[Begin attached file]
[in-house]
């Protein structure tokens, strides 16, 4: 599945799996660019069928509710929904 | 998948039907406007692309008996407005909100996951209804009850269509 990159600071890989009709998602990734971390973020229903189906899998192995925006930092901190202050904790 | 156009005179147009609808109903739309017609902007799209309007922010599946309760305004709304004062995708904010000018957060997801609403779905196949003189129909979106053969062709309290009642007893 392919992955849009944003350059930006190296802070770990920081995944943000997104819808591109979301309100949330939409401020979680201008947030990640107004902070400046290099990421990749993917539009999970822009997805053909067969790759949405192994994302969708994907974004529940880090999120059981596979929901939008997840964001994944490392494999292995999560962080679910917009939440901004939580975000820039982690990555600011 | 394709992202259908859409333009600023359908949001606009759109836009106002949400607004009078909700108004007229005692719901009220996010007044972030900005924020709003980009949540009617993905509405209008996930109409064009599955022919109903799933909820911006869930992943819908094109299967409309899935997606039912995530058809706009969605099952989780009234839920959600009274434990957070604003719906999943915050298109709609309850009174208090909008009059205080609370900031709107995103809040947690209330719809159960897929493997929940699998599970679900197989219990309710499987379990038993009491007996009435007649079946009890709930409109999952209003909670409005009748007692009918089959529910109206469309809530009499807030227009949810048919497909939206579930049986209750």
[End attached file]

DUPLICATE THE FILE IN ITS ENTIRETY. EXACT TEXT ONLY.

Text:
[in-house]
């Protein structure tokens, strides 16, 4: 599945799996660019069928509710929904 | 998948039907406007692309008996407005909100996951209804009850269509 990159600071890989009709998602990734971390973020229903189906899998192995925006930092901190202050904790 | 156009005179147009609808109903739309017609902007799209309007922010599946309760305004709304004062995708904010000018957060997801609403779905196949003189129909979106053969062709309290009642007893 392919992955849009944003350059930006190296802070770990920081995944943000997104819808591109979301309100949330939409401020979680201008947030990640107004902070400046290099990421990749993917539009999970822009997805053909067969790759949405192994994302969708994907974004529940880090999120059981596979929901939008997840964001994944490392494999292995999560962080679910917009939440901004939580975000820039982690990555600011 | 394709992202259908859409333009600023359908949001606009759109836009106002949400607004009078909700108004007229005692719901009220996010007044972030900005924020709003980009949540009617993905509405209008996930109409064009599955022919109903799933909820911006869930992943819908094109299967409309899935997606039912995530058809706009969605099952989780009234839920959600009274434990957070604003719906999943915050298109709609309850009174208090909008009059205080609370900031709107995103809040947690209330719809159960897929493997929940699998599970679900197989219990309710499987379990038993009491007996009435007649079946009890709930409109999952209003909670409005009748007692009918089959529910109206469309809530009499807030227009949810048919497909939206579930049986209750």